TIGTA: Taxpayers Can Pay With Cash, But Few Do

By:
Chris Gaetano
Published Date:
Feb 13, 2020
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The Treasury Inspector General for Tax Administration (TIGTA) has issued a report saying that the IRS program allowing people to pay their taxes in cash is user-friendly and efficient, but that hardly anyone ever uses it. 

Since 2016, taxpayers have been able to make a cash payment on their taxes at more than 9,200 retail stores in 44 states. There is no cost to the IRS to provide this option, but taxpayers are charged a fee of $3.99 per payment. The option was developed as a way to help the millions of people in the United States who lack a checking or savings account. TIGTA said that the program itself works very well: After simulating the taxpayer experience by making 19 payments at 18 locations, inspectors found the process to be very easy. 

However, it seems, the program is simply not catching on with taxpayers: Over the past four years, fewer than 700 people have ever taken advantage of it. TIGTA identified three possible reasons for this. First, the payment process requires taxpayers to scan a barcode at a participating retail store within seven calendar days of issuance. If not scanned within these seven days, the barcode expires, and a new barcode needs to be issued for a payment to be made. In calendar year 2018, more than 80 percent of the barcodes that the IRS issued expired. Second, the IRS does not routinely advertise or promote this payment option. Therefore, many taxpayers are likely unaware that this option exists. Finally, while the external partnership increased the number of locations where taxpayers can pay with cash, geographic coverage could be improved. For example, Mississippi has the highest percentage of unbanked households, but it has no participating retailer that accepts cash for tax payments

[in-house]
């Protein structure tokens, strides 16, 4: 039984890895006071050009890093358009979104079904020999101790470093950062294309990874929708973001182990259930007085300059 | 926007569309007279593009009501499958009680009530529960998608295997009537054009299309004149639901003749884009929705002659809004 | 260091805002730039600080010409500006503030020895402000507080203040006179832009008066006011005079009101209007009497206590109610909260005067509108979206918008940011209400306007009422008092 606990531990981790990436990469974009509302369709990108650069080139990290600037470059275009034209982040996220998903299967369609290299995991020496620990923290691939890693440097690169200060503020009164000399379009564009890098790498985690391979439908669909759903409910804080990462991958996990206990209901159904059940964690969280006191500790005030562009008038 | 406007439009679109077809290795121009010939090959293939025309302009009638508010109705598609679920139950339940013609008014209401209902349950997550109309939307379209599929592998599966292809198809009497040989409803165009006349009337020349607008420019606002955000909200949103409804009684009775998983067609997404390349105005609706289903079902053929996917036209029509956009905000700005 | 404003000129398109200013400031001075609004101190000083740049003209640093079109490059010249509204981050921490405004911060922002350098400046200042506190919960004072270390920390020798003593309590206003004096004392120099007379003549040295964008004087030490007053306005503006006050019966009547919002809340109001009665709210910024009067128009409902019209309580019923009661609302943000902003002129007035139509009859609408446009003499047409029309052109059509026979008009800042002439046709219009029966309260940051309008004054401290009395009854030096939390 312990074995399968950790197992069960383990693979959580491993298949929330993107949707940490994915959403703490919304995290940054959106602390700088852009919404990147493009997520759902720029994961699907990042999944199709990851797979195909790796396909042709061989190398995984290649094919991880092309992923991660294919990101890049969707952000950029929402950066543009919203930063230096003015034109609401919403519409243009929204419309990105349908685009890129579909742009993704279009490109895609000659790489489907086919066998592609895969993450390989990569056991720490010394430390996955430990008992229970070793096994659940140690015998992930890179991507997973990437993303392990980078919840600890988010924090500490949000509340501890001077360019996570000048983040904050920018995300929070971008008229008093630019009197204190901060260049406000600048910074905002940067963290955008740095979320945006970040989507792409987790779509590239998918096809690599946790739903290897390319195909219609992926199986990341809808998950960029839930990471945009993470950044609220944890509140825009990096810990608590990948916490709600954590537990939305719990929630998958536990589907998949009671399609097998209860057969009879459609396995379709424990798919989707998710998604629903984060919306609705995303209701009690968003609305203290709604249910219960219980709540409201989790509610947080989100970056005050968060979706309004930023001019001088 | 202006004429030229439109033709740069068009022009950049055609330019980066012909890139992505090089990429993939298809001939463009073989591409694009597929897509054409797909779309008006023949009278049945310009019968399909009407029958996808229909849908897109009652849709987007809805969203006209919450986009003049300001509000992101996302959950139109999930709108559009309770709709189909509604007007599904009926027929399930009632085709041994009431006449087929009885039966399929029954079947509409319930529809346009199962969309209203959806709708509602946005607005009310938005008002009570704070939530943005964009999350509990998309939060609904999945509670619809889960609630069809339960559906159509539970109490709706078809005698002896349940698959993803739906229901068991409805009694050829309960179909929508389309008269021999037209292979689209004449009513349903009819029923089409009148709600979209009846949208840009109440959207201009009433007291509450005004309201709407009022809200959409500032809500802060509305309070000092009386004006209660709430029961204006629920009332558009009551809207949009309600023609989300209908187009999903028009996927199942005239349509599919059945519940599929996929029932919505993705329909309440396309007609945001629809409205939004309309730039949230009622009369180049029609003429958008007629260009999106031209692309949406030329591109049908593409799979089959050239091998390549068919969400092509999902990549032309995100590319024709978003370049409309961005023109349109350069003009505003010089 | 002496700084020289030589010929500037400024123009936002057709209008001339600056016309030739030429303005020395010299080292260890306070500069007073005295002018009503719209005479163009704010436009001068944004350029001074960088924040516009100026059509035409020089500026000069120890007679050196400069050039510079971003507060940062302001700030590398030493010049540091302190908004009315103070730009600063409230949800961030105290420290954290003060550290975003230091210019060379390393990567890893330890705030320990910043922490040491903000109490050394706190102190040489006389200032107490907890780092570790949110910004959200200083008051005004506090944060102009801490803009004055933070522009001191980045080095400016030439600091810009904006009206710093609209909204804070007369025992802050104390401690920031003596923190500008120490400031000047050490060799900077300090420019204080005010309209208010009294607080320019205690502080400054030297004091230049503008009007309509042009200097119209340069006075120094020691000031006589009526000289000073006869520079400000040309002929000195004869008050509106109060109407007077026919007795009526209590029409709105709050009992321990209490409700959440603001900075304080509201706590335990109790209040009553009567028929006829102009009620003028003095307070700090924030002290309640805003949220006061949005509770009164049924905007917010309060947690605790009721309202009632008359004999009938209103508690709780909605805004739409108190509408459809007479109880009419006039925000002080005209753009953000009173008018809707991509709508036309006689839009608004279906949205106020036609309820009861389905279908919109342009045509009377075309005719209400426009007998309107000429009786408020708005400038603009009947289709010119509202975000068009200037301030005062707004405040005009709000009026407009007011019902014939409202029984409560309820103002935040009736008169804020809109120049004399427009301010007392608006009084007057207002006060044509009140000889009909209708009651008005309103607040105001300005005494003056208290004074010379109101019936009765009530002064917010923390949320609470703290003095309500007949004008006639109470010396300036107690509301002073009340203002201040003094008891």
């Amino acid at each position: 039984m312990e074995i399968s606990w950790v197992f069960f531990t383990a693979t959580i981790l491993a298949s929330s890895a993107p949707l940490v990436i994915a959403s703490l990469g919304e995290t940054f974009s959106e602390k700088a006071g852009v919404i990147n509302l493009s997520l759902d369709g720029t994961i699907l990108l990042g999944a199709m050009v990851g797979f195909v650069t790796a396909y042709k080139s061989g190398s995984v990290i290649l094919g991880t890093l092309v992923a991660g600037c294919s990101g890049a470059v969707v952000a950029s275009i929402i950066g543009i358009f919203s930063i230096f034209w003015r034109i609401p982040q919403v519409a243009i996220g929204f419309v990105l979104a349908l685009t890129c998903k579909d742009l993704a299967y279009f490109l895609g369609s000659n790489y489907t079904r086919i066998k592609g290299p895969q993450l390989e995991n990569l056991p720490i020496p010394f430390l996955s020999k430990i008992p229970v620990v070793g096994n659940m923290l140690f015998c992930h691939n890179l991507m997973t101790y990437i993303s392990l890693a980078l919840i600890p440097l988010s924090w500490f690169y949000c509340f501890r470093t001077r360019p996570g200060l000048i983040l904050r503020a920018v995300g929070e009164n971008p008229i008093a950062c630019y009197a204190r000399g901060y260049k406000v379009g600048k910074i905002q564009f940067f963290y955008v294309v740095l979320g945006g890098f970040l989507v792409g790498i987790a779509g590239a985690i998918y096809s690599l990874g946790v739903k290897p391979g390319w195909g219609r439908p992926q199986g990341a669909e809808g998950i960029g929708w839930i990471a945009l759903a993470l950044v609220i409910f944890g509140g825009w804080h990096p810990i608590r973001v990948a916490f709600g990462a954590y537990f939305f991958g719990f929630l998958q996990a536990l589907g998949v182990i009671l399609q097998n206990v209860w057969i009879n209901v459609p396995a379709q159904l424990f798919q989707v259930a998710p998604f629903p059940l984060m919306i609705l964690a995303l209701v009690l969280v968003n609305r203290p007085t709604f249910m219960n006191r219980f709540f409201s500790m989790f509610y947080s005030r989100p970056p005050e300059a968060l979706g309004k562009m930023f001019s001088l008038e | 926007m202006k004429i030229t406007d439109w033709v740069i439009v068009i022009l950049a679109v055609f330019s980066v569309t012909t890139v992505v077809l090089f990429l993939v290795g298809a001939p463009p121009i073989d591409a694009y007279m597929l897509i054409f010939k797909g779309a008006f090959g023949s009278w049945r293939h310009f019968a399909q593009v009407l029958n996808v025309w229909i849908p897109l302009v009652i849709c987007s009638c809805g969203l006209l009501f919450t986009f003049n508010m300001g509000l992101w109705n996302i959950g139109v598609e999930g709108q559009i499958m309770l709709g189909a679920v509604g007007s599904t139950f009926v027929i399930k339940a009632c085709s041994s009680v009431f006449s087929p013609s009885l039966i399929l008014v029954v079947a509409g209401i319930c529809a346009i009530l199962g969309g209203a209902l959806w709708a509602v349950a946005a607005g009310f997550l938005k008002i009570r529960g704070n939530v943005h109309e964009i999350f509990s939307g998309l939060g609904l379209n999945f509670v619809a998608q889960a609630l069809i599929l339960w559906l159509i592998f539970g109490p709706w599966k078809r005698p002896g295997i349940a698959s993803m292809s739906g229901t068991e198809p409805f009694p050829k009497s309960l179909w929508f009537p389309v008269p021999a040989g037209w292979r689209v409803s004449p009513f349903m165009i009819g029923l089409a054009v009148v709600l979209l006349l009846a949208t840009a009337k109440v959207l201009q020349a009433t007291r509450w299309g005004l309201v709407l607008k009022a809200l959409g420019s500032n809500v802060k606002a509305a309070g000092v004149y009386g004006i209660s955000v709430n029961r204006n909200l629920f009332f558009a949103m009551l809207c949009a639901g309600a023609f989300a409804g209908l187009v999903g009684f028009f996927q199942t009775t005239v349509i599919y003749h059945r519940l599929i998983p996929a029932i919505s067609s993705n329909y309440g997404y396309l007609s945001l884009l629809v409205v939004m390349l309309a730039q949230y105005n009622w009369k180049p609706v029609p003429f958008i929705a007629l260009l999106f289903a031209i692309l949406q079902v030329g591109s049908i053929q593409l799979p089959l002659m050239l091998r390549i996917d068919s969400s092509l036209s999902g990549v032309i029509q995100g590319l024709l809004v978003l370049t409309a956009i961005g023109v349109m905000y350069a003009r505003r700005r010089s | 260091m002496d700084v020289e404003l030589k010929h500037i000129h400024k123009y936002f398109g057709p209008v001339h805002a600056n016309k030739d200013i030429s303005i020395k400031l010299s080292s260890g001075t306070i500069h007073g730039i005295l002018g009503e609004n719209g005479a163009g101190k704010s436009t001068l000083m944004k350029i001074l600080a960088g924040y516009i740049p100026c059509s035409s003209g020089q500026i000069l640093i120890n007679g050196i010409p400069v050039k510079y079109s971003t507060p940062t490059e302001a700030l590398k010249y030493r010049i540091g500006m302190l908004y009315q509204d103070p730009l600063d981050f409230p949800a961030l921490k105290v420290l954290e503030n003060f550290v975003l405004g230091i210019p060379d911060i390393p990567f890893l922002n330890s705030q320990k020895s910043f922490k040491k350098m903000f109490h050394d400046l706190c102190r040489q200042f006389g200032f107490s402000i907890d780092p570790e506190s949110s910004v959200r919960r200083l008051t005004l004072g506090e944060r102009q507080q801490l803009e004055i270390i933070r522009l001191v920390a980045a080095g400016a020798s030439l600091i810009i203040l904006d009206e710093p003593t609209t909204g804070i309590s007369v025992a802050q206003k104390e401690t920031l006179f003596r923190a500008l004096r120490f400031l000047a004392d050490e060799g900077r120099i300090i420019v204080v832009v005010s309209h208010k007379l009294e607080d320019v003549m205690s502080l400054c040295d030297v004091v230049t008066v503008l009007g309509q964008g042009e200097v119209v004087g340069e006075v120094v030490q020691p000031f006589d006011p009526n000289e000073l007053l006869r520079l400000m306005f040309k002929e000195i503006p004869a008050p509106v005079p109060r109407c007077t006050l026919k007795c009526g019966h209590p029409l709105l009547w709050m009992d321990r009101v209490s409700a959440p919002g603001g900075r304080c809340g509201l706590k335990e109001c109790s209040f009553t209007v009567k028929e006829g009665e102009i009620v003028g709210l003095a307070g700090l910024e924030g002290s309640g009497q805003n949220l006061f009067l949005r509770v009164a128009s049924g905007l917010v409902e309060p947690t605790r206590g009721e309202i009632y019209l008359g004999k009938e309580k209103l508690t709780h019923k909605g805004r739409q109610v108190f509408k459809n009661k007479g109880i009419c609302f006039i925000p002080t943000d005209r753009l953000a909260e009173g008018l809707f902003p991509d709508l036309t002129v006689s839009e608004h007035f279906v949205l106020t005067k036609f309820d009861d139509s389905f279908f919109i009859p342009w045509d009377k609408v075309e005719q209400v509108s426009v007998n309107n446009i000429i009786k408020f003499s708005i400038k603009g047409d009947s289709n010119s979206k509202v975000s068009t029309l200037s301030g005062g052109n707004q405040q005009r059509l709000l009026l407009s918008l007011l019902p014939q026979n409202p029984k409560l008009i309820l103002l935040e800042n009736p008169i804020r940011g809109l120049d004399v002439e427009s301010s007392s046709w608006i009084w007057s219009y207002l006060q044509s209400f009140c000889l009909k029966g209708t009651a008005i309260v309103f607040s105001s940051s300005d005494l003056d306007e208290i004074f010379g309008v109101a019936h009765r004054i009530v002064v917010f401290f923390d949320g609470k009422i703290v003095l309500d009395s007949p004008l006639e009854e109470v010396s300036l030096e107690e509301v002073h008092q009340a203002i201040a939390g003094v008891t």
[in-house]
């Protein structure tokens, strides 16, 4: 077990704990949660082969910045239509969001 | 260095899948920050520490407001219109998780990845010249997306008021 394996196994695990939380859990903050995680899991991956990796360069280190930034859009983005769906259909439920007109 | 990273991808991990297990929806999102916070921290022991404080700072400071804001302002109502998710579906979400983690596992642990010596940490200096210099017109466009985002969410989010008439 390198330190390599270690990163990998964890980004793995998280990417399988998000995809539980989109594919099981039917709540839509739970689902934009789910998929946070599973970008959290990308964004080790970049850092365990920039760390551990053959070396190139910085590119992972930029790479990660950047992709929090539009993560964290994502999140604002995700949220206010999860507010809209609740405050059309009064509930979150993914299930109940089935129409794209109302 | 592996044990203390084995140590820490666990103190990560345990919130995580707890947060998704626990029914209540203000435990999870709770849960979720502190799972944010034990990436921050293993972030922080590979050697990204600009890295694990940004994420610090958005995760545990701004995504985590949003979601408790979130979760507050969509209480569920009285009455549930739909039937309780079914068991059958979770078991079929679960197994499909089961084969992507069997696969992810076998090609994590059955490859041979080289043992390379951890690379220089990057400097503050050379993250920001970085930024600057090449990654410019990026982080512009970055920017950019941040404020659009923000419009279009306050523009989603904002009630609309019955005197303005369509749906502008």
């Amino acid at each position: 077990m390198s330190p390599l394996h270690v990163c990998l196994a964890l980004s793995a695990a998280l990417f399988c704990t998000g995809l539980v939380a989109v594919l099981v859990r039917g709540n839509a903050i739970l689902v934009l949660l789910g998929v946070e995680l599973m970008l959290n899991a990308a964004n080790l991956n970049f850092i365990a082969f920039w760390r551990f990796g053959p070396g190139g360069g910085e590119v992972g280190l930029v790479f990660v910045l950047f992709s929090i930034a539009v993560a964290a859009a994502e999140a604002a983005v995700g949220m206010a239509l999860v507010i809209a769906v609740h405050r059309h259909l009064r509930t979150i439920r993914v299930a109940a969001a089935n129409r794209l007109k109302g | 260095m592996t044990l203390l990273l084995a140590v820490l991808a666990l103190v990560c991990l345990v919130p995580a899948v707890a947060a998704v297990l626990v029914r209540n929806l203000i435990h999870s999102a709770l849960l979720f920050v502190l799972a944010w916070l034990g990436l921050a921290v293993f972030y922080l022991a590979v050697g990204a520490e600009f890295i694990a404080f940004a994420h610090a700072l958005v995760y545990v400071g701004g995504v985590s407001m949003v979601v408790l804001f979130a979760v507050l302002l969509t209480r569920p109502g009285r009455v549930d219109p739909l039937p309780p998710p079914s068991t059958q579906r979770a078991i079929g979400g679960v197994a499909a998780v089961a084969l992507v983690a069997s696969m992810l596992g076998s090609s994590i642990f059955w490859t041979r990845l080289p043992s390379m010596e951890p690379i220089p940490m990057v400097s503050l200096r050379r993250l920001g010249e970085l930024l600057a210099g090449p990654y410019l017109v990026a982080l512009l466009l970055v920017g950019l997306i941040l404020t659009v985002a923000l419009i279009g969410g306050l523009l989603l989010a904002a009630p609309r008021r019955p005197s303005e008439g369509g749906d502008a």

TIGTA recommended  extending or eliminating the barcode expiration time frame, partnering with more retailers in underserved areas, and conducting more public outreach to help people be aware of the cash options. The IRS disagreed with the barcode recommendation, believing that it isn't that big a problem, but agreed with the other two. 

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